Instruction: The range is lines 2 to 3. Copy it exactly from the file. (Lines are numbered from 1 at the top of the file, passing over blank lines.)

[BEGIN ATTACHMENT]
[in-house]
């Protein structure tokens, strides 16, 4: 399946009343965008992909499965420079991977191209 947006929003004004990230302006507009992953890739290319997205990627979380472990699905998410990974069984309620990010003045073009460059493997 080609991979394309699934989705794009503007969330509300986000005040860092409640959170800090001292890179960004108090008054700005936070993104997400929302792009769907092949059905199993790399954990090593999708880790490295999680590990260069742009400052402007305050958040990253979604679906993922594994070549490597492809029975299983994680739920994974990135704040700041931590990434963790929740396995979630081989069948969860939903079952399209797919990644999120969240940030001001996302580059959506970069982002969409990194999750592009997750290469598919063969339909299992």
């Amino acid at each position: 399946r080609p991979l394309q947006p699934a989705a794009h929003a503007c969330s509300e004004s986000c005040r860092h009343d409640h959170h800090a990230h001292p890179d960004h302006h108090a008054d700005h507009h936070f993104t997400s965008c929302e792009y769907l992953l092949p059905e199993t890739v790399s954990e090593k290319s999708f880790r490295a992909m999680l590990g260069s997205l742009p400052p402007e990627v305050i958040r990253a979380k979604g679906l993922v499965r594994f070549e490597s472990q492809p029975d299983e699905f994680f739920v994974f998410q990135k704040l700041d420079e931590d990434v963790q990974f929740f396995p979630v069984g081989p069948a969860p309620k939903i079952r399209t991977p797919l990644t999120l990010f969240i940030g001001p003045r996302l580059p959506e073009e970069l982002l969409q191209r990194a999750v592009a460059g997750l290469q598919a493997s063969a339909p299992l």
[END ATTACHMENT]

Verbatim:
């Protein structure tokens, strides 16, 4: 399946009343965008992909499965420079991977191209 947006929003004004990230302006507009992953890739290319997205990627979380472990699905998410990974069984309620990010003045073009460059493997 080609991979394309699934989705794009503007969330509300986000005040860092409640959170800090001292890179960004108090008054700005936070993104997400929302792009769907092949059905199993790399954990090593999708880790490295999680590990260069742009400052402007305050958040990253979604679906993922594994070549490597492809029975299983994680739920994974990135704040700041931590990434963790929740396995979630081989069948969860939903079952399209797919990644999120969240940030001001996302580059959506970069982002969409990194999750592009997750290469598919063969339909299992």
């Amino acid at each position: 399946r080609p991979l394309q947006p699934a989705a794009h929003a503007c969330s509300e004004s986000c005040r860092h009343d409640h959170h800090a990230h001292p890179d960004h302006h108090a008054d700005h507009h936070f993104t997400s965008c929302e792009y769907l992953l092949p059905e199993t890739v790399s954990e090593k290319s999708f880790r490295a992909m999680l590990g260069s997205l742009p400052p402007e990627v305050i958040r990253a979380k979604g679906l993922v499965r594994f070549e490597s472990q492809p029975d299983e699905f994680f739920v994974f998410q990135k704040l700041d420079e931590d990434v963790q990974f929740f396995p979630v069984g081989p069948a969860p309620k939903i079952r399209t991977p797919l990644t999120l990010f969240i940030g001001p003045r996302l580059p959506e073009e970069l982002l969409q191209r990194a999750v592009a460059g997750l290469q598919a493997s063969a339909p299992l």